Why is the crucible a good title?
What is the significance of the title in The Crucible? The title of The Crucible effectively helps us to understand the play in a deeper and more thorough way as the definitions of the noun ‘crucible’ reflects the themes of the play such as moral, reputation, courage, righteousness, hysteria and truth.
What is a crucible how is it used justify Miller’s use of the crucible as a title for his play?
Miller chose The Crucible as the title because the definitions of the words match the play perfectly. A crucible is a container that can withstand high temperatures, often used to melt, and change the shape of metals. The town of Salem can be compared to the container that melts metals.
What is the main lesson of the crucible?
The play was originally written as a direct criticism of McCarthyism, the practice of making accusations without proper regard for evidence. Therefore, the main idea of the play is to encourage people to remain calm during crisis situations and to not jump to the worst conclusions.
What is the symbolic meaning of the crucible?
A crucible is a piece of laboratory equipment used to melt metal because it can withstand high temperatures. In this play the crucible symbolizes the heat of hysteria that takes over Salem during the witch trials. Allegorically, the United States also became a crucible for citizens during the Red Scare. …
Why is the crucible important today?
The award-winning movie teaches modern high school students invaluable morals and emphasizes sensitive issues of the the past — such as the role of religion and politics — that are still relevant to the present society.
What can the crucible be compared to?
The Crucible is basically a comparison between the Salem Witchcraft Trials and the Communist Red Scare. It wasn’t directly stated in the play, but the events that happened in the 1680’s and 1690’s had similar accusations raised on the communities and their actions.
Is the crucible worth reading?
The Crucible is a very well written book. It is written in the form of a play, and its language has a seventeenth century style. The vocabulary is advanced enough for English III students, and the level of difficulty is just right.
What is a theme of the crucible?
In The Crucible, the idea of goodness is a major theme. Almost every character is concerned with the concept of goodness, because their religion teaches them that the most important thing in life is how they will be judged by God after they die.
What are the three main conflicts in the crucible?
These three conflicts are expressive of the major themes of the play. Social pressure, integrity, and the personal relationships that fuel nearly all dramas are each present in these conflicts concerning John Proctor. Proctor stands in the center of the plays turmoil, literally and figuratively.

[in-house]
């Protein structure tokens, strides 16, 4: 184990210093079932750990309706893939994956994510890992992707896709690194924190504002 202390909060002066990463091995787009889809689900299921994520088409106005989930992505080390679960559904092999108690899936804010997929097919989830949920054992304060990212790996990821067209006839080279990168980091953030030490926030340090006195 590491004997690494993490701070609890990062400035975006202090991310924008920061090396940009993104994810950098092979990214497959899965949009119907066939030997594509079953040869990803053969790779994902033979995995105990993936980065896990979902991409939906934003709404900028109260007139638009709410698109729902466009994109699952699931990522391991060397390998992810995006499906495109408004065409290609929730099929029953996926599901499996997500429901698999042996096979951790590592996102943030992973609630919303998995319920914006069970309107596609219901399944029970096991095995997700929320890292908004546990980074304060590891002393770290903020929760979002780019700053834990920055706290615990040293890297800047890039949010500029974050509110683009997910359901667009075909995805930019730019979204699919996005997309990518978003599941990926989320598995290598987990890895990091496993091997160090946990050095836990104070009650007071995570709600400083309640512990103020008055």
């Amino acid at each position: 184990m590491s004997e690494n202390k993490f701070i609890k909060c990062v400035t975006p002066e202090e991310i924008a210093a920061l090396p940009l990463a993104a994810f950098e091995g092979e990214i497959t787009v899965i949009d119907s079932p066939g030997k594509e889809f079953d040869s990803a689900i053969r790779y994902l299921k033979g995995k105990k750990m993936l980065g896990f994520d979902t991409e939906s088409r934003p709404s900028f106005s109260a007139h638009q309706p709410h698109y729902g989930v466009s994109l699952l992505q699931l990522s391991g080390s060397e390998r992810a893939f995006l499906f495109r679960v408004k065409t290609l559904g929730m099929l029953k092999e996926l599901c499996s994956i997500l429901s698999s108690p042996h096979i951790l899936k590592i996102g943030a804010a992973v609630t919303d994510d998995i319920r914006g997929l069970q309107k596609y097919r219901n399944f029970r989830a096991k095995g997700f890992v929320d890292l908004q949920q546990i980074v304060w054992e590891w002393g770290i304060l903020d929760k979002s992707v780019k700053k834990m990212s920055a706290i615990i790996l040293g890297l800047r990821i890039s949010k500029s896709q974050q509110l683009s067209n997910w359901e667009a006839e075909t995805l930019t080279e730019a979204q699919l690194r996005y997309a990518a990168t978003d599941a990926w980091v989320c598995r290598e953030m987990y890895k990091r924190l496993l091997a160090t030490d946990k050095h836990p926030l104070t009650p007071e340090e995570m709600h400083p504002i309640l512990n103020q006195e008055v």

What are two themes of the crucible?
The Crucible ThemesTheme #1. Reputation. Reputation is one of the major themes in the play, The Crucible. Theme #2. Hysteria. Theme #3. Power and Authority. Theme #4. Guilt. Theme #5. Portrayal of Women. Theme #6. Deception. Theme #7. Goodness. Theme #8. Judgment.
Who has the most power in the crucible?
Who abused their power in the crucible?
The most powerful characters in political and financial terms are Deputy-Governor Danforth, Judge Hathorne, and Thomas Putnam. Abigail Williams and, for a time, Mary Warren, become powerful because their accusations are believed. These five characters all abuse their power, though Mary stops doing so in act III.
Who has the least amount of power in the crucible?
The Crucible Power PyramidHale. Parris. Cheever. Herrick. Putnams. The Putnams are some of the wealthiest people in Salem. Betty Parris. Betty Parris is the daughter of reverend Parris. Giles Corey. Giles Corey is an elder in the village. Tituba. Tituba has the least amount of power in all of Salem.
Who has no power in the crucible?
Tituba, who, as a slave, has no power, is the first character to confess to witchcraft. How is power used and abused in the crucible? The abuse of power is demonstrated by Arthur Miller in the play, The Crucible, which explains how the abuse of power is able to put 20 people to death in the Salem Witch Trial.
Where does Abigail’s authority come from?
For young girls in Salem, the minister and the other male adults are God’s earthly representatives, their authority derived from on high. The trials, then, in which the girls are allowed to act as though they have a direct connection to God, empower the previously powerless Abigail.
What happens in Act 4 of The Crucible?
Act 4 opens with Herrick removing Tituba and Sarah Good from a jail cell so the court officials can hold a meeting there. When Parris arrives at the meeting, he explains that Hale is trying to get the prisoners to confess to their crimes rather than lose their lives needlessly.